Not so long ago Algeria was the world’s fourth-largest producer of liquefied natural gas, delivering 10% of the gas consumed by Europe. The vast majority of the Algerian territory is a desert land with very few inhabitants and harsh conditions, but simultaneously abundant solar energy resources.


Natural Gas: 97%

Oil: 2%

Hydro-electric: ~1%

Total primary energy supply 39,758 ktoe

Natural Gas: 58.4%

Hydro: 0.1%

Oil and Products: 40.3%

Coal: 1.1%

Renewable & waste: 0.1%

Domestic energy consumption is on the rise, in 2008 demand for petrol increased 10% and diesel 13%. Natural gas accounts for 60% of Algeria’s hydrocarbons consumption, with public distribution systems supplying gas to households. Despite significant renewable potential, the share of energy from renewables in Algeria is 0.3%, which is mostly hydropower. Algerian power production has reached 35 TWh, and is almost solely based on natural gas. Algeria has the capacity to export electricity to neighbouring Morocco and Tunisia.

Algeria has over 140,000 miles of power lines, serving almost the entire population, over 98%. There are plans to increase the size of the network by 5% in coming years in order to reach isolated rural communities and hydrocarbon developments in the Sahara Desert. Plans exist to expand the use of renewable and nuclear energy.  Today, they play a marginal role for domestic electricity generation.


The geographic location of Algeria means it has the potential to play an important strategic role in the implementation of renewable energy technology in the north of Africa, providing sufficient energy for its own needs and even exporting it to countries as far as Europe. It is believed that Algeria could one day export solar energy to markets in Europe, as it becomes connected to European energy networks.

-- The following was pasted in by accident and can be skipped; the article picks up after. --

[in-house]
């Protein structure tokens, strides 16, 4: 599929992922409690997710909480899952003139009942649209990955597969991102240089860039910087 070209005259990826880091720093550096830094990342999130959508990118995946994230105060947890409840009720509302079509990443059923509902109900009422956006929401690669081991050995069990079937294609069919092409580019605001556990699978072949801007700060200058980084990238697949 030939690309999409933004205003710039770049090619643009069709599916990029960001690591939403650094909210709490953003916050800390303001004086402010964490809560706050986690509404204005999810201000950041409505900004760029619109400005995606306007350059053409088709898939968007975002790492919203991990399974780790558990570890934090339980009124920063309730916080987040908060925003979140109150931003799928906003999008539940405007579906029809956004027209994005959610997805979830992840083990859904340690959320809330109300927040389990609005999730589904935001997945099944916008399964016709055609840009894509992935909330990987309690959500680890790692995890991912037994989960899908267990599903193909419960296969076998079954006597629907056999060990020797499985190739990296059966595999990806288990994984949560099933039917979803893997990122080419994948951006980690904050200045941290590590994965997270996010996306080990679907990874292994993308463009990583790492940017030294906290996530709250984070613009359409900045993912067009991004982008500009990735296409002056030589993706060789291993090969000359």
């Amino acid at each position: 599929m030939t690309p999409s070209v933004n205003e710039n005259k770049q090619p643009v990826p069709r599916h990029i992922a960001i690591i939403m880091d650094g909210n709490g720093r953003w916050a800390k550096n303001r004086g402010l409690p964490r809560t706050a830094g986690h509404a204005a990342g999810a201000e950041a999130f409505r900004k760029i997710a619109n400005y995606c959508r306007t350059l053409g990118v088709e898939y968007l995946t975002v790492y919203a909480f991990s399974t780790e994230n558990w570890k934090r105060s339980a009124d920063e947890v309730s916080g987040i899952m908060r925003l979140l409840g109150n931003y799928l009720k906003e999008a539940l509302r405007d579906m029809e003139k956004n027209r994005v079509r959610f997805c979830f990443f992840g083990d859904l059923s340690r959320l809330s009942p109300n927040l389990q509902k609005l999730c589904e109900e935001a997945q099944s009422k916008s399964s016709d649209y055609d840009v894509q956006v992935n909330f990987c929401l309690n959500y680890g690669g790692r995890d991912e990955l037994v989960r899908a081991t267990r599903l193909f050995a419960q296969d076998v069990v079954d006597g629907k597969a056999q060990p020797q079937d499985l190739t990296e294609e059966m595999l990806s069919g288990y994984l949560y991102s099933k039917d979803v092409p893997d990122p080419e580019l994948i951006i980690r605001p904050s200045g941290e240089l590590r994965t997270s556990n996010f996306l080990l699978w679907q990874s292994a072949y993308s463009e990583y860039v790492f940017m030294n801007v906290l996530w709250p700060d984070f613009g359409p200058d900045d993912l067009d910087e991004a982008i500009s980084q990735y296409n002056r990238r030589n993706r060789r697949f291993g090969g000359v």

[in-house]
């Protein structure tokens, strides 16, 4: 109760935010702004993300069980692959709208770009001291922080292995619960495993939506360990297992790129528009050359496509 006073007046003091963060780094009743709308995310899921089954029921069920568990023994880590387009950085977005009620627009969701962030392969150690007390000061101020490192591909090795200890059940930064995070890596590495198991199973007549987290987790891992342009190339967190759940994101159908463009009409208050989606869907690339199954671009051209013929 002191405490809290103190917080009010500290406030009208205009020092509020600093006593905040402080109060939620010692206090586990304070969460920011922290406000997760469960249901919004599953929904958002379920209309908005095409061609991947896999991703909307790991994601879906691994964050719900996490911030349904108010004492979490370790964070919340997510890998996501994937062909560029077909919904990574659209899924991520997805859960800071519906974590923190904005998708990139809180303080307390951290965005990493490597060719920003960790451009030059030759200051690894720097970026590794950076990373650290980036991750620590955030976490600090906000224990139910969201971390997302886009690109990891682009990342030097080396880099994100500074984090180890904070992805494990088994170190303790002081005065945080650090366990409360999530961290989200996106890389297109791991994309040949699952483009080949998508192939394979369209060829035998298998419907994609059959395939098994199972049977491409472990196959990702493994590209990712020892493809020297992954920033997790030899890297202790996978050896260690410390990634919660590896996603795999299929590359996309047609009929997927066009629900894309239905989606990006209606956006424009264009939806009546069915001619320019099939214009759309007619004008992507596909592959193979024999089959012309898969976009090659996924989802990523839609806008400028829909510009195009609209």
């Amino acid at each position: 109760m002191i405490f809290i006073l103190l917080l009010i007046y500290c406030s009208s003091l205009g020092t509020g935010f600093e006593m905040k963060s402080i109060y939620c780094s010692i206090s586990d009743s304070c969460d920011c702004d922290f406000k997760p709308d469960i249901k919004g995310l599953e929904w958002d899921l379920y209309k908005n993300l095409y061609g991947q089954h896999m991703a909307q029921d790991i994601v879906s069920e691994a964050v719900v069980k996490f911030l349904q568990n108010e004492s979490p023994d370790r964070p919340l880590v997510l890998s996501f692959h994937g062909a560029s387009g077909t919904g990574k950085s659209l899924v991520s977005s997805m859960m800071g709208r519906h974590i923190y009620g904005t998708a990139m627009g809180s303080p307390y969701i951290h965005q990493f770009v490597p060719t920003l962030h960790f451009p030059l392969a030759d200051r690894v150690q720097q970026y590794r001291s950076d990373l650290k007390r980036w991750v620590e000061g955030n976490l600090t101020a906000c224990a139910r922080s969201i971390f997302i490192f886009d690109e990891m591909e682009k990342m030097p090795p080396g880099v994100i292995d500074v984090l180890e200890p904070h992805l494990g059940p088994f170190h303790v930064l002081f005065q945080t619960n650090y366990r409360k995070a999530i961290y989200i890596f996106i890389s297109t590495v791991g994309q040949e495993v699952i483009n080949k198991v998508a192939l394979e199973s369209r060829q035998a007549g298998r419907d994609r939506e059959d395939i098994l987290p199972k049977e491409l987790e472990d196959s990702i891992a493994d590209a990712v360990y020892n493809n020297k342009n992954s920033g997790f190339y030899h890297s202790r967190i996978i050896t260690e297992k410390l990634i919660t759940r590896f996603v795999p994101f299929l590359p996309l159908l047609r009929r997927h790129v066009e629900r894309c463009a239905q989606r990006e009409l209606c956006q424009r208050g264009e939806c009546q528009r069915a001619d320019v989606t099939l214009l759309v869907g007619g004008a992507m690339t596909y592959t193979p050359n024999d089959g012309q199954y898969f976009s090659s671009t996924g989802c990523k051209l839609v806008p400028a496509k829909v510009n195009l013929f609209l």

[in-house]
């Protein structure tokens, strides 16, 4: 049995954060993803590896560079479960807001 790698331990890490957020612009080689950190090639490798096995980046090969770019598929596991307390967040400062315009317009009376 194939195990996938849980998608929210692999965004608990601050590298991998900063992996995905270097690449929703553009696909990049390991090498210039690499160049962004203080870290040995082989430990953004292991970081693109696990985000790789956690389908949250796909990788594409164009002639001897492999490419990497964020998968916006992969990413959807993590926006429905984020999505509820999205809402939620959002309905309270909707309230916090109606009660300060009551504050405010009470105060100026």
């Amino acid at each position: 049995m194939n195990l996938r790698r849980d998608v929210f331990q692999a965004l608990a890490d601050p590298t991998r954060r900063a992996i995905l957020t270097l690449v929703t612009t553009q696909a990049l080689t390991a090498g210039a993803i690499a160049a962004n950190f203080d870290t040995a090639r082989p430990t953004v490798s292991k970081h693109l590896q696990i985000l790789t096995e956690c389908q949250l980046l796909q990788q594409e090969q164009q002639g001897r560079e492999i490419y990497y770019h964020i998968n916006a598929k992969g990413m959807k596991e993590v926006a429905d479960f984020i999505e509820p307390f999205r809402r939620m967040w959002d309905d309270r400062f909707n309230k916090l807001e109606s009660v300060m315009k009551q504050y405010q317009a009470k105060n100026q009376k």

The Algerian Ministry of Energy and Mines (MEM) states that “the biggest potential in Algeria is for solar”, with data from the World Energy Council confirming the Sahara region to have the most potential. The development of solar energy plants is supported by the MEM and realised mainly by Sonelgaz and other private installer companies. The solar energy is regarded as an important line of research within the structure of the department of renewable energies of Sonelgaz.

Wind Energy

Wind energy is feasible where the average wind velocity is higher than 5–6 m/s. Algeria has substantial plans to develop their wind energy potential. Studies of indigenous wind resources in Algeria, performed in recent years by the Algerian Centre for Renewable Energy Development (CDER, , show that the climatic conditions in Algeria are favourable for wind energy utilisation. The wind map established by the MEM shows that 50% of the country’s surface receives a high average wind speed. The best wind energy potential is in the South, especially in the South-Western region where the wind velocity is higher than 6m/s.

The wind resource has also been assessed by the developer, Sonelgaz, and at present, there are six pilot projects for electrification and telecommunication which are identified and quantified. These are Adrar, Tindouf, bordj Badji Mokhtar, Bechar, Tamanrassat and Djanet. The installation, by Sonelgaz, of nine assessment stations in different regions of Algeria is the next step in accelerating the use of wind power.

Energy Efficiency (EE)

The Algerian Agency for the Promotion and Rationalisation of the Use of Energy (APRUE) expects energy consumption to increase by 81% between 2003 and 2020, an annual growth rate of about 3.5%. The demand for electricity will be particularly high due to urbanisation, an increasing standard of living and development of a service sector.

The development of Algerian primary energy intensity is in line with its GDP. Algeria’s residential and service sector constitute the highest potential for Energy Efficiency improvements.

Check Point